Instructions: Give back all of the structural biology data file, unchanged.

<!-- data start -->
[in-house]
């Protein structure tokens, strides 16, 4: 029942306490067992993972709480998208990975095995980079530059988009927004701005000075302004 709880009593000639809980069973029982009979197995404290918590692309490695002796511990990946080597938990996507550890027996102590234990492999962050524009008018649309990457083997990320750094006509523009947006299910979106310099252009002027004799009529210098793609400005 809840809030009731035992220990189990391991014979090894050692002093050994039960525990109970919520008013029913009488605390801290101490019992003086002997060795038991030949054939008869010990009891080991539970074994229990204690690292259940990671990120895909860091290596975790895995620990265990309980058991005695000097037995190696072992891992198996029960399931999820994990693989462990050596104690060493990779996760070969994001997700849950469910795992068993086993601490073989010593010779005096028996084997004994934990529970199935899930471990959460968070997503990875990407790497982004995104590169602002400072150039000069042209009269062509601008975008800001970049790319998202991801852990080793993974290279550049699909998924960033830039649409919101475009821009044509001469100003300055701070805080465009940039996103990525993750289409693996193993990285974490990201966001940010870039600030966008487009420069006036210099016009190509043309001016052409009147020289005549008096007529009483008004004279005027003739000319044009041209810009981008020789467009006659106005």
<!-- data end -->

[in-house]
């Protein structure tokens, strides 16, 4: 029942306490067992993972709480998208990975095995980079530059988009927004701005000075302004 709880009593000639809980069973029982009979197995404290918590692309490695002796511990990946080597938990996507550890027996102590234990492999962050524009008018649309990457083997990320750094006509523009947006299910979106310099252009002027004799009529210098793609400005 809840809030009731035992220990189990391991014979090894050692002093050994039960525990109970919520008013029913009488605390801290101490019992003086002997060795038991030949054939008869010990009891080991539970074994229990204690690292259940990671990120895909860091290596975790895995620990265990309980058991005695000097037995190696072992891992198996029960399931999820994990693989462990050596104690060493990779996760070969994001997700849950469910795992068993086993601490073989010593010779005096028996084997004994934990529970199935899930471990959460968070997503990875990407790497982004995104590169602002400072150039000069042209009269062509601008975008800001970049790319998202991801852990080793993974290279550049699909998924960033830039649409919101475009821009044509001469100003300055701070805080465009940039996103990525993750289409693996193993990285974490990201966001940010870039600030966008487009420069006036210099016009190509043309001016052409009147020289005549008096007529009483008004004279005027003739000319044009041209810009981008020789467009006659106005």